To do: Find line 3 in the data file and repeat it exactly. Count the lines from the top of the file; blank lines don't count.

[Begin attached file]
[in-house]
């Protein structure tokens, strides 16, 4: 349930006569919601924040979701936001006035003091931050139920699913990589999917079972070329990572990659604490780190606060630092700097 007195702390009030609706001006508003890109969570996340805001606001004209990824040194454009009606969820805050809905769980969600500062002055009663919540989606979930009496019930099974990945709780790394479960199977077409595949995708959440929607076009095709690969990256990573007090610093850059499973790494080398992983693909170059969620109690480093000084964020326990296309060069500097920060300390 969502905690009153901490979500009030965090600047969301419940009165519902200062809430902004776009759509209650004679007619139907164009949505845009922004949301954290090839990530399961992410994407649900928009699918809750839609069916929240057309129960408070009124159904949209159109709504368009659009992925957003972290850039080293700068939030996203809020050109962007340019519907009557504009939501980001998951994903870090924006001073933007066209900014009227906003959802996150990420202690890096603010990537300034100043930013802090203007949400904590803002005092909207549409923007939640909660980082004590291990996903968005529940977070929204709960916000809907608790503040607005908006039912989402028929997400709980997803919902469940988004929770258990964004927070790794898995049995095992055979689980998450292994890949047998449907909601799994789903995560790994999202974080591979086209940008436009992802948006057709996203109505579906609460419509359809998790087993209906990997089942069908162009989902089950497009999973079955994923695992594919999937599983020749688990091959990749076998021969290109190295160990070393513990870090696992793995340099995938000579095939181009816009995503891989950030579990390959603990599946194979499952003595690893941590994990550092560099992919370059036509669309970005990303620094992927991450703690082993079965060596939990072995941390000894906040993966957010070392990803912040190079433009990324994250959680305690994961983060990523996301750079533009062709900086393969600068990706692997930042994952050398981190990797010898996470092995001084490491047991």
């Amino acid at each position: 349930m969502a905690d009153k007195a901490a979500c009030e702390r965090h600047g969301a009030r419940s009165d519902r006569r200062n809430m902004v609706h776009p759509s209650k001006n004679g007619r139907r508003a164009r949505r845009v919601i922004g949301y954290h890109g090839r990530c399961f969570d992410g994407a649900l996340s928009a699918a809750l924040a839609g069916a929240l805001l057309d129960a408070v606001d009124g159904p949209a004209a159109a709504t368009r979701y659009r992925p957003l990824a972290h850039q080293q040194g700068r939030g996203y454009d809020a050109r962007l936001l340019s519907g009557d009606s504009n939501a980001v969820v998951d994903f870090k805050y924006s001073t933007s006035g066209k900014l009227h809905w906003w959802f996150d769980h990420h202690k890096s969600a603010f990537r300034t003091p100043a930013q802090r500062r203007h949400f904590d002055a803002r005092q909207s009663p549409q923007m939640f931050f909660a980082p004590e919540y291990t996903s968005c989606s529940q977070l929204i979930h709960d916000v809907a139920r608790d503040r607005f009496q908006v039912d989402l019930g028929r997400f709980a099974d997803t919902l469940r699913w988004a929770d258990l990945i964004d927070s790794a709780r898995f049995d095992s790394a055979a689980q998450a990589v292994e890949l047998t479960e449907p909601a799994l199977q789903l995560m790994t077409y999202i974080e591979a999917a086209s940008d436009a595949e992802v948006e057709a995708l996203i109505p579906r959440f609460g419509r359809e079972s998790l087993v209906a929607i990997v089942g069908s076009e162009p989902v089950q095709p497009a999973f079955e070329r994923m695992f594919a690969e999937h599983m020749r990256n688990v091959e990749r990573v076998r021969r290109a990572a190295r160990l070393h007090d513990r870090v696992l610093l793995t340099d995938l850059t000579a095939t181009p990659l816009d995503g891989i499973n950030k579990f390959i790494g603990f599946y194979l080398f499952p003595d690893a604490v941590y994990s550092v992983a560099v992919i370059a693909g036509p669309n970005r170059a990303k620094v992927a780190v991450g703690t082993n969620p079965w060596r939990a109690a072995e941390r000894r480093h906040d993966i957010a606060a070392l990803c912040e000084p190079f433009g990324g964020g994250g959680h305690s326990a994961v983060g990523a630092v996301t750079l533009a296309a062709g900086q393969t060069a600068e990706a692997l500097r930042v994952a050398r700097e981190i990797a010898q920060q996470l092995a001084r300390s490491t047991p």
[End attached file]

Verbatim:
């Amino acid at each position: 349930m969502a905690d009153k007195a901490a979500c009030e702390r965090h600047g969301a009030r419940s009165d519902r006569r200062n809430m902004v609706h776009p759509s209650k001006n004679g007619r139907r508003a164009r949505r845009v919601i922004g949301y954290h890109g090839r990530c399961f969570d992410g994407a649900l996340s928009a699918a809750l924040a839609g069916a929240l805001l057309d129960a408070v606001d009124g159904p949209a004209a159109a709504t368009r979701y659009r992925p957003l990824a972290h850039q080293q040194g700068r939030g996203y454009d809020a050109r962007l936001l340019s519907g009557d009606s504009n939501a980001v969820v998951d994903f870090k805050y924006s001073t933007s006035g066209k900014l009227h809905w906003w959802f996150d769980h990420h202690k890096s969600a603010f990537r300034t003091p100043a930013q802090r500062r203007h949400f904590d002055a803002r005092q909207s009663p549409q923007m939640f931050f909660a980082p004590e919540y291990t996903s968005c989606s529940q977070l929204i979930h709960d916000v809907a139920r608790d503040r607005f009496q908006v039912d989402l019930g028929r997400f709980a099974d997803t919902l469940r699913w988004a929770d258990l990945i964004d927070s790794a709780r898995f049995d095992s790394a055979a689980q998450a990589v292994e890949l047998t479960e449907p909601a799994l199977q789903l995560m790994t077409y999202i974080e591979a999917a086209s940008d436009a595949e992802v948006e057709a995708l996203i109505p579906r959440f609460g419509r359809e079972s998790l087993v209906a929607i990997v089942g069908s076009e162009p989902v089950q095709p497009a999973f079955e070329r994923m695992f594919a690969e999937h599983m020749r990256n688990v091959e990749r990573v076998r021969r290109a990572a190295r160990l070393h007090d513990r870090v696992l610093l793995t340099d995938l850059t000579a095939t181009p990659l816009d995503g891989i499973n950030k579990f390959i790494g603990f599946y194979l080398f499952p003595d690893a604490v941590y994990s550092v992983a560099v992919i370059a693909g036509p669309n970005r170059a990303k620094v992927a780190v991450g703690t082993n969620p079965w060596r939990a109690a072995e941390r000894r480093h906040d993966i957010a606060a070392l990803c912040e000084p190079f433009g990324g964020g994250g959680h305690s326990a994961v983060g990523a630092v996301t750079l533009a296309a062709g900086q393969t060069a600068e990706a692997l500097r930042v994952a050398r700097e981190i990797a010898q920060q996470l092995a001084r300390s490491t047991p």